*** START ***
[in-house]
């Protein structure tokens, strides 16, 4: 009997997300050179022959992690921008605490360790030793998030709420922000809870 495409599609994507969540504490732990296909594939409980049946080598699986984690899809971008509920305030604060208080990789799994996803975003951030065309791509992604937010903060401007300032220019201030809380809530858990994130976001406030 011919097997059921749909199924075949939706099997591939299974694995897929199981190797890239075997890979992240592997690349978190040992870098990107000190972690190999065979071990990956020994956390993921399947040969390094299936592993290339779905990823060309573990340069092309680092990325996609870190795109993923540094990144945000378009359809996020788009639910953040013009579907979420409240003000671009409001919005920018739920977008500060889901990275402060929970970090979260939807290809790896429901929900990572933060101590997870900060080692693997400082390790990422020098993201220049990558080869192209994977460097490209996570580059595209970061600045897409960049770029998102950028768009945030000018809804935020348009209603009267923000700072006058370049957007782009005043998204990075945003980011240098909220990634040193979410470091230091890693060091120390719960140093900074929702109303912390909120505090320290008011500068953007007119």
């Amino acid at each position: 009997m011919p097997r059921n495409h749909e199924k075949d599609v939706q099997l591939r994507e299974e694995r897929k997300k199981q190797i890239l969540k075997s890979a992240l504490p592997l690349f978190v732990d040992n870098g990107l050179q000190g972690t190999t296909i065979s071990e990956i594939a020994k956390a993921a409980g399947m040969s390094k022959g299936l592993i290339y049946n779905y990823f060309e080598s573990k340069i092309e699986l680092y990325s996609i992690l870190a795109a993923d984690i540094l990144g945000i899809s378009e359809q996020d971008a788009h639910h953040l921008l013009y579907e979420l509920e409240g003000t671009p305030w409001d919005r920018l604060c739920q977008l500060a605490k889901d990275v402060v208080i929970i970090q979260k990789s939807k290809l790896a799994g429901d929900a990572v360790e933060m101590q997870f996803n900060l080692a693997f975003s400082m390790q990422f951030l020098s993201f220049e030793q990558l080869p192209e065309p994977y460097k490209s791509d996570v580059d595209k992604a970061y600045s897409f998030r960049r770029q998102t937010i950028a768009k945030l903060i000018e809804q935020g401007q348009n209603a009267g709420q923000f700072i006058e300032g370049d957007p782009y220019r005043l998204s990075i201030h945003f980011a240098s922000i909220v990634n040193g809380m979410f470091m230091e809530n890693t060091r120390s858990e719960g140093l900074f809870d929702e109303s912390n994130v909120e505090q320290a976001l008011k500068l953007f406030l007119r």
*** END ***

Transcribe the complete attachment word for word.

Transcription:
[in-house]
């Protein structure tokens, strides 16, 4: 009997997300050179022959992690921008605490360790030793998030709420922000809870 495409599609994507969540504490732990296909594939409980049946080598699986984690899809971008509920305030604060208080990789799994996803975003951030065309791509992604937010903060401007300032220019201030809380809530858990994130976001406030 011919097997059921749909199924075949939706099997591939299974694995897929199981190797890239075997890979992240592997690349978190040992870098990107000190972690190999065979071990990956020994956390993921399947040969390094299936592993290339779905990823060309573990340069092309680092990325996609870190795109993923540094990144945000378009359809996020788009639910953040013009579907979420409240003000671009409001919005920018739920977008500060889901990275402060929970970090979260939807290809790896429901929900990572933060101590997870900060080692693997400082390790990422020098993201220049990558080869192209994977460097490209996570580059595209970061600045897409960049770029998102950028768009945030000018809804935020348009209603009267923000700072006058370049957007782009005043998204990075945003980011240098909220990634040193979410470091230091890693060091120390719960140093900074929702109303912390909120505090320290008011500068953007007119």
């Amino acid at each position: 009997m011919p097997r059921n495409h749909e199924k075949d599609v939706q099997l591939r994507e299974e694995r897929k997300k199981q190797i890239l969540k075997s890979a992240l504490p592997l690349f978190v732990d040992n870098g990107l050179q000190g972690t190999t296909i065979s071990e990956i594939a020994k956390a993921a409980g399947m040969s390094k022959g299936l592993i290339y049946n779905y990823f060309e080598s573990k340069i092309e699986l680092y990325s996609i992690l870190a795109a993923d984690i540094l990144g945000i899809s378009e359809q996020d971008a788009h639910h953040l921008l013009y579907e979420l509920e409240g003000t671009p305030w409001d919005r920018l604060c739920q977008l500060a605490k889901d990275v402060v208080i929970i970090q979260k990789s939807k290809l790896a799994g429901d929900a990572v360790e933060m101590q997870f996803n900060l080692a693997f975003s400082m390790q990422f951030l020098s993201f220049e030793q990558l080869p192209e065309p994977y460097k490209s791509d996570v580059d595209k992604a970061y600045s897409f998030r960049r770029q998102t937010i950028a768009k945030l903060i000018e809804q935020g401007q348009n209603a009267g709420q923000f700072i006058e300032g370049d957007p782009y220019r005043l998204s990075i201030h945003f980011a240098s922000i909220v990634n040193g809380m979410f470091m230091e809530n890693t060091r120390s858990e719960g140093l900074f809870d929702e109303s912390n994130v909120e505090q320290a976001l008011k500068l953007f406030l007119r």